Seed Saving by Food Network Kitchens in In Season, August 14th, 2009
Now is a great time to start thinking about saving seeds for next season, which will make next year’s crop an even bigger bargain. It’s also one of the smartest ways to encourage an increasingly healthy and abundant garden year after year, since seeds you save from this season are naturally engineered toward your distinct climate and soil.
Different seeds have different needs (for example, tomato seeds need special processing), but here are a few basic tips to help you get started:
- Chose fully ripe, healthy, blue ribbon veggies from your garden as seed saving candidates. Save seeds from peppers that have reached their final color, squash that is fully grown, healthy, and ripe, and mature, evenly-shaped beans.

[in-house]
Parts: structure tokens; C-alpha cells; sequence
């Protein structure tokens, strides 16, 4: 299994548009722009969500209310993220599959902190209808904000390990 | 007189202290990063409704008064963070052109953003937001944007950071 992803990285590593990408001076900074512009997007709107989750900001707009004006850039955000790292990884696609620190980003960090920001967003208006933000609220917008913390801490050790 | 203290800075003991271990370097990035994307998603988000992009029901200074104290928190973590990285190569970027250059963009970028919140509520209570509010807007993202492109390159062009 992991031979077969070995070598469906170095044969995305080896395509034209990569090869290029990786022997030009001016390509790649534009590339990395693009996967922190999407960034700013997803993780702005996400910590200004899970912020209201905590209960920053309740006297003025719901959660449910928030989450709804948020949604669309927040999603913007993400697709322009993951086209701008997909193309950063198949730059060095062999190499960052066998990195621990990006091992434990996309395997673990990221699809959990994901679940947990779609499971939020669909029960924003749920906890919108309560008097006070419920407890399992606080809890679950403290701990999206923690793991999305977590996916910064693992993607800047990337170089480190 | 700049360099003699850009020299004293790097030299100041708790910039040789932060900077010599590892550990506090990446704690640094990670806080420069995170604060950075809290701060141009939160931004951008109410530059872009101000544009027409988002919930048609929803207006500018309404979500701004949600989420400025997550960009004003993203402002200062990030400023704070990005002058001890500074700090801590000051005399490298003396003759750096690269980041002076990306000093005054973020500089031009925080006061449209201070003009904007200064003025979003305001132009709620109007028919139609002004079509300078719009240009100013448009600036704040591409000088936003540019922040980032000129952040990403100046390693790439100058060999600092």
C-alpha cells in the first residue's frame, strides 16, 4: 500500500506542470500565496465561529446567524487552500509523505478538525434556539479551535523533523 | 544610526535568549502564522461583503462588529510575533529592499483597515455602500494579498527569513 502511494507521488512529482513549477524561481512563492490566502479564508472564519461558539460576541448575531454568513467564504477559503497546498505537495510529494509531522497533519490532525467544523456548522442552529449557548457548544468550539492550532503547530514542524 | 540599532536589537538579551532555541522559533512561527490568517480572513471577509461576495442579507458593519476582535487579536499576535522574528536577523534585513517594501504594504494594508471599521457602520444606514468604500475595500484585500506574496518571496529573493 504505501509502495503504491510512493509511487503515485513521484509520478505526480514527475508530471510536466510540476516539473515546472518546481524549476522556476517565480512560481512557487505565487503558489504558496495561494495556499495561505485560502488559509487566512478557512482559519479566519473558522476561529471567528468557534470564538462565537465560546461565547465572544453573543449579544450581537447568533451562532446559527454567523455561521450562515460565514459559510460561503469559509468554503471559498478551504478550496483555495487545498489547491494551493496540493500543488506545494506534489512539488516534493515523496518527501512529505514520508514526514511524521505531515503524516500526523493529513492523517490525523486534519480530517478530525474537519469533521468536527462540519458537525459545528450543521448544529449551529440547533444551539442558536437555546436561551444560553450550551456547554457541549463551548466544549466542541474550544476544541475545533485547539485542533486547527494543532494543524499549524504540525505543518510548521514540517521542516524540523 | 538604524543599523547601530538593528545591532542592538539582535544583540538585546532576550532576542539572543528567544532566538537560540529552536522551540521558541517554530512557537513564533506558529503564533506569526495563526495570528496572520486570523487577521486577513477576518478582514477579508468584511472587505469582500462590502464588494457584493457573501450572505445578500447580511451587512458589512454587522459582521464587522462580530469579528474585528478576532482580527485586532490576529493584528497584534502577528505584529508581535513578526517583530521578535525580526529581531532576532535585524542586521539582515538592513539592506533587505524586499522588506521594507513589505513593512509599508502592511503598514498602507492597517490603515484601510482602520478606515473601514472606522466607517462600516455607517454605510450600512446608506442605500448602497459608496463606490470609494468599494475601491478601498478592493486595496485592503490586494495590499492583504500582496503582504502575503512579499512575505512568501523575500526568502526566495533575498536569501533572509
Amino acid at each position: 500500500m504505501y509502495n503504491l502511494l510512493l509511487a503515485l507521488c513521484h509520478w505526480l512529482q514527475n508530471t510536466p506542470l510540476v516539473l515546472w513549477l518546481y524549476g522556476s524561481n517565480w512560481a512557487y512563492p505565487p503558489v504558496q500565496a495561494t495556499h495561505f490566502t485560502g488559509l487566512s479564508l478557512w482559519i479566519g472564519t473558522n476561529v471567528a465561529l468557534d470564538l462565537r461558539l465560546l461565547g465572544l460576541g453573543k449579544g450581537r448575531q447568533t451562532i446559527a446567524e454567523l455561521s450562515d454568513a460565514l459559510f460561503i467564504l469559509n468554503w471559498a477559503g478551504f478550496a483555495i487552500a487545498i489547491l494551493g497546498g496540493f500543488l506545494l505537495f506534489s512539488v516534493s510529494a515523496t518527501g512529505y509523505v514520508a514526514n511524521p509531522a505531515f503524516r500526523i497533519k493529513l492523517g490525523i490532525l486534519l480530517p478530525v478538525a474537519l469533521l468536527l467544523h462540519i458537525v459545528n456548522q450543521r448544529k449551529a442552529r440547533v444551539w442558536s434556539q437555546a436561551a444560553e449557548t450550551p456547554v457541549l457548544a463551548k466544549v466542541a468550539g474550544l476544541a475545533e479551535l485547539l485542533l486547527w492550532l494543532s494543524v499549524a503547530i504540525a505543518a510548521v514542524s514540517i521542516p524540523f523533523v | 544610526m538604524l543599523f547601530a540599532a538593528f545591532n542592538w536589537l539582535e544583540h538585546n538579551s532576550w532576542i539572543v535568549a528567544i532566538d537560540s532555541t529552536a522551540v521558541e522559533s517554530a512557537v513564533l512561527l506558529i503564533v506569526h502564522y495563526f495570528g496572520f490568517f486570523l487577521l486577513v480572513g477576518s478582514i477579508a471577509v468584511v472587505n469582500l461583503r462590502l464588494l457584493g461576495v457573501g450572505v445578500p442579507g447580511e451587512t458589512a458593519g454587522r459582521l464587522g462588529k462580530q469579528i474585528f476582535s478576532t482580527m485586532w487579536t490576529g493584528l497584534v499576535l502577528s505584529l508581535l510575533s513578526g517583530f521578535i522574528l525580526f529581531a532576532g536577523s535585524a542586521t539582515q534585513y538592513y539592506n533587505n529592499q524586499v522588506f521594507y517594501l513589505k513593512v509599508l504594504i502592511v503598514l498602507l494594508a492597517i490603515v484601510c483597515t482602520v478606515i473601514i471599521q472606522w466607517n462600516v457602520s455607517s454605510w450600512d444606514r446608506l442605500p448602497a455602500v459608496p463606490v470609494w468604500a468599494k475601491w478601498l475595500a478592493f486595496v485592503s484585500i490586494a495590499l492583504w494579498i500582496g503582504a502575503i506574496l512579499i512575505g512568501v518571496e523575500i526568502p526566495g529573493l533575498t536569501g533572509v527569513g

- Separate seeds from the fruit or pulp if necessary, and rinse well in a strainer. Lay the seeds out in a single layer to dry completely for two to three days. A fully dried seed should crack in half easily (discard broken seeds). Beans can be dried in their pods on the plant. Then pick, open, and drop seeds into a pouch.
- Save seeds in an envelope in a dry, cool place, well-labeled with instructions for the next season.
Use your seeds within one year for best results, and swap them with your friends and neighbors for an even more diverse garden next season.
For a plant-by-plant guide for best seed saving practices, visit the International Seed Saving Institute at SeedSave.org.
Sarah Copeland, Recipe Developer and Good Food Gardens Spokesperson